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Friday on the Third Rail

Recent developments in superhero comics and TV reminded me of this conversation from a fan gathering I attended, not too long ago.

I’ve tried to reproduce it to the best of my recollection, but since several of the participants are normally quite erudite and respected I think you’ll understand why I avoided using their names.


“Wow. David E. Kelley must have a career death wish.”

“Huh? Why?”

“Wonder Woman, dude, he’s doing the new Wonder Woman. Don’t you pay any attention to the TV news?”

“Not when it’s about Wonder Woman. Hell, I hardly pay attention to who’s writing the actual book.”

“That’s my point!”

“There was a point? I must have missed it.”

“Dude, Wonder Woman is where careers go to die. Anybody who works on that character is lucky to get out with a whole skin.”

Could this expression have something to do with Ms. Palicki fantasizing about firing her agent?-- okay, that was mean.

“What are you talking about?”

“No, he’s right. Wonder Woman is the third rail of comics. No matter how successful you are, Wonder Woman will destroy you.”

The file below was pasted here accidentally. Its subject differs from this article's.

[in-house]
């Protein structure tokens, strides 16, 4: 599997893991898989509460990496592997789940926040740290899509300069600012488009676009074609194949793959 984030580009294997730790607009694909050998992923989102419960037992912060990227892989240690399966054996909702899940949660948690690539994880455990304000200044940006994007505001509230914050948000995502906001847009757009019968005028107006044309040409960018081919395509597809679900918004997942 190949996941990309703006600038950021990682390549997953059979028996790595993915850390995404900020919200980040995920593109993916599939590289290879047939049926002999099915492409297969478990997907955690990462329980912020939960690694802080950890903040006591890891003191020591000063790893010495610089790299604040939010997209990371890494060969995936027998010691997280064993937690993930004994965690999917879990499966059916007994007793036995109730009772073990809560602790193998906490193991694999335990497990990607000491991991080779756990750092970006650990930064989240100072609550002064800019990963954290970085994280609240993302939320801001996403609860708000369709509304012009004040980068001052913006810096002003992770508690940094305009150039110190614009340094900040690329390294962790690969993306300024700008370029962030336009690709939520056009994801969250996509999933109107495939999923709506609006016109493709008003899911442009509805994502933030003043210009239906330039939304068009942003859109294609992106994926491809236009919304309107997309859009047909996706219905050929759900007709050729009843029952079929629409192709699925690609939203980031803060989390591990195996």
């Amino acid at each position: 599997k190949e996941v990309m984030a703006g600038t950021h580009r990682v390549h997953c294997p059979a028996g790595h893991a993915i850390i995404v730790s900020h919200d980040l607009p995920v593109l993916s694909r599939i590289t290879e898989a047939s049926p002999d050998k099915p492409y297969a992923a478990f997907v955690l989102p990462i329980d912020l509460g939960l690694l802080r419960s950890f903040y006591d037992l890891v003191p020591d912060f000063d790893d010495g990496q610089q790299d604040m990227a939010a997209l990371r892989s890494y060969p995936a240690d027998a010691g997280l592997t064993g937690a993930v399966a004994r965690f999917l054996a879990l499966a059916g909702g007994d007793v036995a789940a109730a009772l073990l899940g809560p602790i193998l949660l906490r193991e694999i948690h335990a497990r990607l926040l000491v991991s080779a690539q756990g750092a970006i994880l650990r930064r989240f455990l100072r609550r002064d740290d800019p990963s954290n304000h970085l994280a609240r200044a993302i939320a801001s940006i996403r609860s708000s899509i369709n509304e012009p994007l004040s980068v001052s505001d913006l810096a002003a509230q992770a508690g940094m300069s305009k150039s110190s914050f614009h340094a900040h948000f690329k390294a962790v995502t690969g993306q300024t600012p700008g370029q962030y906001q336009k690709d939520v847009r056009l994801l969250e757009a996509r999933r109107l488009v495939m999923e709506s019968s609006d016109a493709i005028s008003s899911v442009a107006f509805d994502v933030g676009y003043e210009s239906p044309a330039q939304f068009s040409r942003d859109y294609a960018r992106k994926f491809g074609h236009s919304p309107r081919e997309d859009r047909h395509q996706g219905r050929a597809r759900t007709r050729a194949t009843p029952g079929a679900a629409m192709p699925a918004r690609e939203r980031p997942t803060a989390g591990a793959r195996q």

“Oh, come on, people have been successful on Wonder Woman.”

“Since 1945? Who?”


“Lynda Carter!”

“Well, obviously George Perez. Phil Jiminez. Uh… Gail Simone… Greg Rucka… ”

“I don’t mean quality. I mean sales. I mean buzz. I mean marquee value.”

“Talking about sales then versus sales now is a false dichotomy. Nothing in comics sells like it used to. It’s all aimed at overweight nerds like us. And we’re dying off. Usually without reproducing.”

“Oh, that’s cold, man.”

“Harsh truths. Face it. When was the last time you had a date?”

Ladies, seriously, would YOU want this man to father your children? (Image by Mike Manley.)

“Well, there was She-Who-Shall-Not-Be-Named…”

“That carnivorous plant you used to be married to doesn’t count.”

“Hey, at least I was married! What is with all these cheap shots? Did someone run over your dog?”

“He’s still bitter because of the time that rollerblade chick shut him down in Chula Vista.”

“Never gonna let me live that one down.”


“No, seriously, though, look at the record. Wonder Woman’s like this albatross DC has to drag around behind them forever. The estate says they have to grind the book out till the end of time or they lose the rights. It should have been canceled years ago. Instead it’s become this sword people fall on. Now it’s at the point where every couple of years someone comes along and says ‘no, no, I can make it work.’ And then they don’t and they get fired, or they flee screaming. Look at this thing with whatshisface, the Babylon 5 guy…”